Also stated in the article is the fact that too few new factories are opening. The government should encourage companies to invest in new plants, equipment, and people. I believe we are moving in the wrong direction when we expect businesses to continue to pick up a larger and larger portion of the government’s debt.

    I have faith in the resilience of the United States economy and as much as I bad mouth the government it is the best design on this planet. I am glad to be studying business at such a pivotal moment in our economy and in our history. It won’t be long before we are able to get our hands a little dirty.

  7. Jamie Hastings says:

    Thanks Jimmy for your post. It does bring a bit of light to the current situation and the recurring depressing theme that we are constantly bombarded with. Throughout a lot of our readings, we constantly hear the negatives to protectionism and how open economies are the end all. While economically this may be true, where does this leave you when conflicts occur. In many cases that have been mentioned, it leaves you up a creek without a paddle. There have been many instances of economies that have gone into conflict and are left out to dry without a strong domestic suppliers.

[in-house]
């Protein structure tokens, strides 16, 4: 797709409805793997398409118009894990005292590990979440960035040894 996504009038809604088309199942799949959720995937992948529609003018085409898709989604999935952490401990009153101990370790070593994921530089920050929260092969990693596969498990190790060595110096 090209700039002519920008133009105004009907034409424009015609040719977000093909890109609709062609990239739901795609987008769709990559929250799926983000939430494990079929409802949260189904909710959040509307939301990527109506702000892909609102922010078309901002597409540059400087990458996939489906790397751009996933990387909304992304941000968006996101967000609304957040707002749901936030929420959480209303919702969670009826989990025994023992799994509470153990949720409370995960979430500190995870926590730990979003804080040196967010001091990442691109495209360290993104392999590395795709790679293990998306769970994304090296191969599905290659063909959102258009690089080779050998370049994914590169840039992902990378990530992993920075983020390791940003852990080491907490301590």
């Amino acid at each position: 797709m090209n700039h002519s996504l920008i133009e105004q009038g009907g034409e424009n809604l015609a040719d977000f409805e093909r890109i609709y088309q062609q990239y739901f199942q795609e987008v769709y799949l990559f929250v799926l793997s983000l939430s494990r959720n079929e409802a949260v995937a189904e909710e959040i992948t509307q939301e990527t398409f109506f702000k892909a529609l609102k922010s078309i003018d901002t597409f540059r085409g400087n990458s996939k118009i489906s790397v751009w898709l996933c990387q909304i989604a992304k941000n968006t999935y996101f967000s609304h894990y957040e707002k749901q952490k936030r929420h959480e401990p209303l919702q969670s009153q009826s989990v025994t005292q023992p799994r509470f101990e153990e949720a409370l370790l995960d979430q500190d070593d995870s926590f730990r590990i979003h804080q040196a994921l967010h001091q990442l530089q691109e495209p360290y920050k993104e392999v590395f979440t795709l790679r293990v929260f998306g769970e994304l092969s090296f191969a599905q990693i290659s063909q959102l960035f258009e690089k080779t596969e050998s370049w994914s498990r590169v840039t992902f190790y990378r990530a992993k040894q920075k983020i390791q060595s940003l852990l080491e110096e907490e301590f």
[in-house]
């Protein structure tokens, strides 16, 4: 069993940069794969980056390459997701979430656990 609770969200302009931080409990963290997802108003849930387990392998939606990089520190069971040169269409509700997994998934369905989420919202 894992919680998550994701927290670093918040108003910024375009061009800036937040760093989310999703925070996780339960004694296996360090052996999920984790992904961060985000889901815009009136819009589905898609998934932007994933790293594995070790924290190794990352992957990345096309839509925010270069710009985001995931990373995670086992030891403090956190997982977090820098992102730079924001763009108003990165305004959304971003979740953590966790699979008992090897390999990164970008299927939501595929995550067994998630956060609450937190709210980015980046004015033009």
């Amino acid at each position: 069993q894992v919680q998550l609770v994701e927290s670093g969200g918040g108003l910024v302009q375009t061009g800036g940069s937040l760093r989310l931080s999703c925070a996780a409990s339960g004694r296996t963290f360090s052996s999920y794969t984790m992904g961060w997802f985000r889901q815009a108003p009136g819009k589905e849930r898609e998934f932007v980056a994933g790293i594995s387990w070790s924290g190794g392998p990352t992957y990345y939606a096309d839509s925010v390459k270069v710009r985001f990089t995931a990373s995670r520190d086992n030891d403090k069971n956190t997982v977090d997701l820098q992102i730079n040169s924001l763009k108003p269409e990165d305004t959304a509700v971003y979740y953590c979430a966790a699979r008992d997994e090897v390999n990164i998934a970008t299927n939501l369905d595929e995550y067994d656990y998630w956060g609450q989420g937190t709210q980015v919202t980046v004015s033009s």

I have a couple of questions for thought. How do you promote domestic production without being labeled a “protectionist”? If you support domestic production (of anything) over outsourcing through government support (be it subsidies or tax incentives) are the costs offset when conflicts do arise and a stable and reliable domestic supply is available? I often wonder about this as we talk a lot about subsidies in agriculture and while they seem like a handout (and they are) they do sometimes serve a purpose that is not realized until something hits the fan.